Saturday, January 05, 2008

Seymour Hersh: Chain of Command

Recently I read (and blogged about) Steve Coll's book "Ghost Wars". This was the depressing and enlightening (though not altogether surprising, except in a manner of degree) story of the US, especially CIA, involvement in Afghanistan from the 70s to September 10th, 2001. Seymour Hersh, like Coll, is a New Yorker journalist, and he picks up where Coll left off,on 9/11/01, and ends in 2004, a little before the time of writing. Famous for his integrity as an investigative journalist, Hersh leaves no stone unturned in the story of how the U.S. managed to "win" a war in Afghanistan, launch and lose an unwinnable war in Iraq and lose all claims to moral righteousness in the space of a few years.

Hersh traces the despicable proceedings in Guantanamo with suspected terrorists from Afghanistan, and the decisions to use these mechanisms in Iraq, though they had produced few results. He quotes a White House official as asking rhetorically: "Why do I take a failed approach at Guantanamo and move it to Iraq?" That is just what Rumsfeld chose to do, however, and stretched the realm of reasonable policy even further by using dubious information-gathering techniques (i.e. torture). Kenneth Roth of Human Rights Watch told Hersh that "if you can't do it at your local precinct, you can't do it at Guantanamo," but by all accounts in "Chain of Command" this advice was not heeded (p. 20). Bush, Cheney, Rumsfeld and friends operated outside of the law and/or changed the laws to meet their needs. Further, they did not feel that the foundation of American democracy- checks and balances- applied. One of the key programs leading to abuses at Guantanamo and Abu Ghraib was the violation of the Geneva Conventions by "Special Access Programs." As Hersh writes:

Only a few members of the House and Senate leadership were authorized by statute to be informed of the program, and, even then, the legislators were not provided with little more than basic budget information. It's not clear that the Senate and House members understood that the United States was poised to enter the business of "disappearing" people. (p. 46)

Are you disturbed yet? Because we haven't even gotten through the first section of "Chain of Command" yet. Hersh details how torture became routine, how Rumsfeld managed to pass the buck onto a bunch of under-trained kids and how every major figure in the war managed to escape the scandal with no major injuries, and insinuate that the U.S. is probably still routinely violating the human rights of most of the "prisoners of war" that the country is holding in custody. He explains the way that the President and Vice President managed to wage a war (or two) by manipulating intelligence to fit ideology. And then he discusses lies, and liars. He exposes the lie of the WMD for what it really was: a falsehood repeated often enough to become perceived as truth. When ideologues are in power, the truth is irrelevent:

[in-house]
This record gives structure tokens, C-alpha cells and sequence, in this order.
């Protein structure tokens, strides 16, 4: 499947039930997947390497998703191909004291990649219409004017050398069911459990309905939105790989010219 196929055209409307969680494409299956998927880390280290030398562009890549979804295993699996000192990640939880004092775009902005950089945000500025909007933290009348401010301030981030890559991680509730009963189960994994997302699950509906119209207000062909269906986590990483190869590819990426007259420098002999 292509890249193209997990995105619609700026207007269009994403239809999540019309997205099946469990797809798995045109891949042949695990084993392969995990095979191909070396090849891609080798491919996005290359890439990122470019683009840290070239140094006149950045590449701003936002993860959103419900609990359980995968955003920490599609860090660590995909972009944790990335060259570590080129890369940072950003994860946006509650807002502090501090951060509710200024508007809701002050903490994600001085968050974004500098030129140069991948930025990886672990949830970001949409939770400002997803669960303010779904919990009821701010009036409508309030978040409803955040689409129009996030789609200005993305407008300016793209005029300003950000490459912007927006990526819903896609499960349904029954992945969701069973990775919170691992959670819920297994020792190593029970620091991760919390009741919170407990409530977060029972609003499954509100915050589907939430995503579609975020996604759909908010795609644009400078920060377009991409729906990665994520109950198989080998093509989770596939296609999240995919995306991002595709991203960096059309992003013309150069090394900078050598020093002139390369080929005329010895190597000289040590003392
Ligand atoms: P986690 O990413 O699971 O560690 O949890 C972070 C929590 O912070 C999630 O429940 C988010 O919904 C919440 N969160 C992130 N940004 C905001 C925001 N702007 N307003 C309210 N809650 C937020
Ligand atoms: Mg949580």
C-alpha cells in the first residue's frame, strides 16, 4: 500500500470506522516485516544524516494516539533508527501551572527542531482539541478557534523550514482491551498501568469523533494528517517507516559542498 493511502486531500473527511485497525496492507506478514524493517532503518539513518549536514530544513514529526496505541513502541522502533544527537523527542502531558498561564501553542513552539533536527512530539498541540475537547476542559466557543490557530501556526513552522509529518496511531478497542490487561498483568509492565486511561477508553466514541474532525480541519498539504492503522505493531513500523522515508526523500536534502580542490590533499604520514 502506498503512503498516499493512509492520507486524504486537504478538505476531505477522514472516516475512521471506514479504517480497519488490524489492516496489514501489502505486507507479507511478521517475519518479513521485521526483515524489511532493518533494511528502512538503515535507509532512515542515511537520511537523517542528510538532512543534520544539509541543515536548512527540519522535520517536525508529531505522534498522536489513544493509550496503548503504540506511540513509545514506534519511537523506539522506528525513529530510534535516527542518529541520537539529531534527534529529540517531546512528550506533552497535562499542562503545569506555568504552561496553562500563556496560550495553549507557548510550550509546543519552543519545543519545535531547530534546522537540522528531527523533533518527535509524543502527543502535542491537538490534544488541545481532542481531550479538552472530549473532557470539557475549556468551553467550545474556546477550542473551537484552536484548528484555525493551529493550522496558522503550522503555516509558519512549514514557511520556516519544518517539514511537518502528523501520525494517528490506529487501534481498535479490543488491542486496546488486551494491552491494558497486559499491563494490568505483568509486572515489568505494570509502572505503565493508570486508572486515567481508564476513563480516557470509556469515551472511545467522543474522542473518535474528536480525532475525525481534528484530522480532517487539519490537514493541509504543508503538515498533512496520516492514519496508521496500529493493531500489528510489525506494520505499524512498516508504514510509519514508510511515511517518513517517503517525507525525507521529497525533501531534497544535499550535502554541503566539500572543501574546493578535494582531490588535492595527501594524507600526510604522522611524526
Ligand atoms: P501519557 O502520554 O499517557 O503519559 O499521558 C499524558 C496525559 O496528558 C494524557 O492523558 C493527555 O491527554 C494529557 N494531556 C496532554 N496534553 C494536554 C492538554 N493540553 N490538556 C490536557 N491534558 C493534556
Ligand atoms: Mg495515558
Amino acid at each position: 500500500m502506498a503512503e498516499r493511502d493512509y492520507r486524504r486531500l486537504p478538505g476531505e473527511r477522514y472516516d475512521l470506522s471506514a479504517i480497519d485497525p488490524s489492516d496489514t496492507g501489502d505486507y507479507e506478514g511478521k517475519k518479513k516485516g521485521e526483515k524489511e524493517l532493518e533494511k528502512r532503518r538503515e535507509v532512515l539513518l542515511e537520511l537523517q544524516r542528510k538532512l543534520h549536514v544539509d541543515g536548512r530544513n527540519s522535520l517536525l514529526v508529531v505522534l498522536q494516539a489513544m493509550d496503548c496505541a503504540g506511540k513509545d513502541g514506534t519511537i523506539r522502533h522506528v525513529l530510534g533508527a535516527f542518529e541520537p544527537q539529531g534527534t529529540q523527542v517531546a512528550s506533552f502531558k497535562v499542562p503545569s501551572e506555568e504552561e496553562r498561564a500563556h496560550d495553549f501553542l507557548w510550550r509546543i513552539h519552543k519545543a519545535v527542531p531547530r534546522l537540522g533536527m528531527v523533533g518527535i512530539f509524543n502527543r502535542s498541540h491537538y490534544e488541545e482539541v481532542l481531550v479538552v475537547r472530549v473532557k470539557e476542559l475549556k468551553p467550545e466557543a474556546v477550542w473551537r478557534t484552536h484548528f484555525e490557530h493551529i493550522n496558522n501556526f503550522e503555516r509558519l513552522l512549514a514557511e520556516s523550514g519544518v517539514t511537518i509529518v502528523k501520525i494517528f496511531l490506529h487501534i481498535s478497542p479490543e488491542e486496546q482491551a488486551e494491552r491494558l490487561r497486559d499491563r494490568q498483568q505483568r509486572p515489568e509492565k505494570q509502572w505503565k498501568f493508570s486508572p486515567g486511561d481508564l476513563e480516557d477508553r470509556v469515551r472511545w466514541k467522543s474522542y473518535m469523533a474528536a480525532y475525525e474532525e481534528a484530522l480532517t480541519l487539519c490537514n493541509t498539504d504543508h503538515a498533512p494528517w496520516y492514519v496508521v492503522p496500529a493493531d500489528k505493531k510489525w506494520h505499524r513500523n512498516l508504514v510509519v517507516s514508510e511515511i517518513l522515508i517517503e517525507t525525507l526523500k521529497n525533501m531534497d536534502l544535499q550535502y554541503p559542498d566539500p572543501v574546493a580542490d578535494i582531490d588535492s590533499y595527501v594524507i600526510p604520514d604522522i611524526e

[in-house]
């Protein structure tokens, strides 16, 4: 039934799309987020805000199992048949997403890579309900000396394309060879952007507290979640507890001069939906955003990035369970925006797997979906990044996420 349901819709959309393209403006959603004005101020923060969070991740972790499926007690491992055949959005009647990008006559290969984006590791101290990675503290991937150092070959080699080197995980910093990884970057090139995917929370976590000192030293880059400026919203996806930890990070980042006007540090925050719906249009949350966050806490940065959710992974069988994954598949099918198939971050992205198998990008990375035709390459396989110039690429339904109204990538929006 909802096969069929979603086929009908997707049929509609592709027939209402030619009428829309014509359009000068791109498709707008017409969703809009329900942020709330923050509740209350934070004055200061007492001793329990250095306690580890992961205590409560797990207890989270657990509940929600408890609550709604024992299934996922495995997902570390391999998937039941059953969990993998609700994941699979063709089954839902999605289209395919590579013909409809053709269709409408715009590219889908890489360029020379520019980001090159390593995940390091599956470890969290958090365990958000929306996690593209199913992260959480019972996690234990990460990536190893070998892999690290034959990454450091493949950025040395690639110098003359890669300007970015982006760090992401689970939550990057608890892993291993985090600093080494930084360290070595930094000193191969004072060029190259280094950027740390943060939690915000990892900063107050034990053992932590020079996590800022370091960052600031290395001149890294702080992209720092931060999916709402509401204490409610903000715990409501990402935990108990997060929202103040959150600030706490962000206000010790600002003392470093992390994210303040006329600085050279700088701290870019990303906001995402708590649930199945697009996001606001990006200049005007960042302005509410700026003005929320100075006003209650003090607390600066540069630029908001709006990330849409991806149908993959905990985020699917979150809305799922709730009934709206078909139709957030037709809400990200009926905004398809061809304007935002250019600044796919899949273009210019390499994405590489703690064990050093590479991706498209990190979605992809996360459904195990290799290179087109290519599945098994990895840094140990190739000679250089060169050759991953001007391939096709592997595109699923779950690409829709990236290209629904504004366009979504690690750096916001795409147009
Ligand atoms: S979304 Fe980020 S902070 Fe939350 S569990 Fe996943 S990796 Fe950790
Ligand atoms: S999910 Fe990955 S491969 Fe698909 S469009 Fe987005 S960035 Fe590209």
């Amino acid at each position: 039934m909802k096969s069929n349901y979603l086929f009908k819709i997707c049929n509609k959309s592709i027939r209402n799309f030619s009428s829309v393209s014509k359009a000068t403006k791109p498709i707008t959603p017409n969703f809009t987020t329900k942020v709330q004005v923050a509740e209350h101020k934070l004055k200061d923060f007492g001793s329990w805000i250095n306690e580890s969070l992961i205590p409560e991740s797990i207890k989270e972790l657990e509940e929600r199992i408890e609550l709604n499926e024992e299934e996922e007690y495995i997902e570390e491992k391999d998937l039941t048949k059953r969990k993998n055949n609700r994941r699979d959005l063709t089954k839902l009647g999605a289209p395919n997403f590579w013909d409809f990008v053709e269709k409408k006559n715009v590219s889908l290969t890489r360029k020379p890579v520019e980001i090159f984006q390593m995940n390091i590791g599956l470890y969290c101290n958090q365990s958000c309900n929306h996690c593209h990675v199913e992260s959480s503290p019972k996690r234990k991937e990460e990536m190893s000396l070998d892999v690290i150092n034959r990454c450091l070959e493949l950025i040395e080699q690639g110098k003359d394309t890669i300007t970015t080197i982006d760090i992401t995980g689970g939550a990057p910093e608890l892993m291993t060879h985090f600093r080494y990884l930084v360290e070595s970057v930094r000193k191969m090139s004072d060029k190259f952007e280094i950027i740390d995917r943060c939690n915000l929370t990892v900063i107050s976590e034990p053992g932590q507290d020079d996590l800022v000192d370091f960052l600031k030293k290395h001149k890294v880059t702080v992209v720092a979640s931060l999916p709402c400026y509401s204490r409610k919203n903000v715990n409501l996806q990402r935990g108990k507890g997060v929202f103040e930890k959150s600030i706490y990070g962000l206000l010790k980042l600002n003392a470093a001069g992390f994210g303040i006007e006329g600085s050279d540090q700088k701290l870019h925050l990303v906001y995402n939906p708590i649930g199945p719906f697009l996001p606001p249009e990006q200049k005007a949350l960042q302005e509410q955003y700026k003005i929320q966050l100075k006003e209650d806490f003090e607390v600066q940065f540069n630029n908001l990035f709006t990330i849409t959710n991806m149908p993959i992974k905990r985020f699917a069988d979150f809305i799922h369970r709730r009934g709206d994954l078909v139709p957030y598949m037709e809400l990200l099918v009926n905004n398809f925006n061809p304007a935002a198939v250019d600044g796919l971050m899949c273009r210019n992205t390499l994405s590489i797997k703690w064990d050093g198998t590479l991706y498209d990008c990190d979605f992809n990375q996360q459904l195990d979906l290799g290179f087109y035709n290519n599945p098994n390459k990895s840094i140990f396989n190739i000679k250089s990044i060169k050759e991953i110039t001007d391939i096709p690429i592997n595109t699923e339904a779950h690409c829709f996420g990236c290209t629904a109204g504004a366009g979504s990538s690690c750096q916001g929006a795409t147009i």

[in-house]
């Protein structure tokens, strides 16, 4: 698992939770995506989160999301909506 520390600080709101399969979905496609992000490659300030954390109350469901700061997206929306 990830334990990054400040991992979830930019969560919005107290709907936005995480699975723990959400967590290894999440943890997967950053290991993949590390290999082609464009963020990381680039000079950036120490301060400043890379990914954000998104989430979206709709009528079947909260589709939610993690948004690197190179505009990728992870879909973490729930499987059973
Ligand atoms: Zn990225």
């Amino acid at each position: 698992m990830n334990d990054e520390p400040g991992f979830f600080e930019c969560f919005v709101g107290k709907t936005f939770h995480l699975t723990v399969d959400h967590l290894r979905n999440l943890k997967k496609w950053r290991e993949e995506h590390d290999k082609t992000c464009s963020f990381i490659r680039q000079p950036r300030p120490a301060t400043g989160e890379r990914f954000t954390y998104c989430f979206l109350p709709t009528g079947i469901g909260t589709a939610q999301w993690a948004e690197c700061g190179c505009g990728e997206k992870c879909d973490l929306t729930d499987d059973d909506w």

What went wrong? How did such an obvious fraud manage to move, without significant challenge, through the top layers of the American intelligence community and into the most sacrosanct of presidential briefings? Who permitted it to go into the President's State of the Union speech? Was the Administration lying to itself? OR did it, in this and other cases, deliberately give Congress and the public what it knew to be bad information? When and how did the message- the threat posed by Iraq- become more important than the integrity of the intelligence-vetting process? (p. 206)

We then learn about the secret Special Forces , and the way that Rumsfeld operated (or bungled) the military in Iraq. One official quoted in "Chain" described the difference between what was really happening in Iraq and the reporting of what happens as follows: "They always want to delay the release of bad news- in the hope that something good will break." (p. 285) There's honesty for you. Citizens are funding an outrageously expensive war based on bad intelligence in the hopes that something good will happen. Quite inspiring. "Chain of Command" has given me nightmares. This book is a must read. It's readable, if you don't mind being depressed, or shocked-and-awed. All of my worst fears about Bush and Co. have been confirmed. Disgusting.